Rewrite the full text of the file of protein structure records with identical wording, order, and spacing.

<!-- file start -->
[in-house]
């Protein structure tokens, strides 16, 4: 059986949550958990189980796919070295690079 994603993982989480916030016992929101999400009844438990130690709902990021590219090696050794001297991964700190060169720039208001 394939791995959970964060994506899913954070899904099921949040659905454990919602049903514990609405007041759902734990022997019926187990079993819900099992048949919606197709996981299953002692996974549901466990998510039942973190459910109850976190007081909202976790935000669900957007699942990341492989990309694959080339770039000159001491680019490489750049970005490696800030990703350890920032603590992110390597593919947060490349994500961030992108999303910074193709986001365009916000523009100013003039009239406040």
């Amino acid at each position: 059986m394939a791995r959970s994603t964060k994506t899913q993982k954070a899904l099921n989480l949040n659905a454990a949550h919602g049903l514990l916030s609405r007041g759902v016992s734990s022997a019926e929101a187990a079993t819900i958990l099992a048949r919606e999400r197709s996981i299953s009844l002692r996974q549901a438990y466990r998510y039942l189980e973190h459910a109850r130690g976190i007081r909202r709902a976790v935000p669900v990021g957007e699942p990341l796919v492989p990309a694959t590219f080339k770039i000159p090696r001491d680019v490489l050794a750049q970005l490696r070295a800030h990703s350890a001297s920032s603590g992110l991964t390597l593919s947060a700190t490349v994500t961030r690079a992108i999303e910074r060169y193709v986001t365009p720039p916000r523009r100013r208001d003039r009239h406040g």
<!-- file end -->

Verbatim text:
[in-house]
């Protein structure tokens, strides 16, 4: 059986949550958990189980796919070295690079 994603993982989480916030016992929101999400009844438990130690709902990021590219090696050794001297991964700190060169720039208001 394939791995959970964060994506899913954070899904099921949040659905454990919602049903514990609405007041759902734990022997019926187990079993819900099992048949919606197709996981299953002692996974549901466990998510039942973190459910109850976190007081909202976790935000669900957007699942990341492989990309694959080339770039000159001491680019490489750049970005490696800030990703350890920032603590992110390597593919947060490349994500961030992108999303910074193709986001365009916000523009100013003039009239406040």
């Amino acid at each position: 059986m394939a791995r959970s994603t964060k994506t899913q993982k954070a899904l099921n989480l949040n659905a454990a949550h919602g049903l514990l916030s609405r007041g759902v016992s734990s022997a019926e929101a187990a079993t819900i958990l099992a048949r919606e999400r197709s996981i299953s009844l002692r996974q549901a438990y466990r998510y039942l189980e973190h459910a109850r130690g976190i007081r909202r709902a976790v935000p669900v990021g957007e699942p990341l796919v492989p990309a694959t590219f080339k770039i000159p090696r001491d680019v490489l050794a750049q970005l490696r070295a800030h990703s350890a001297s920032s603590g992110l991964t390597l593919s947060a700190t490349v994500t961030r690079a992108i999303e910074r060169y193709v986001t365009p720039p916000r523009r100013r208001d003039r009239h406040g």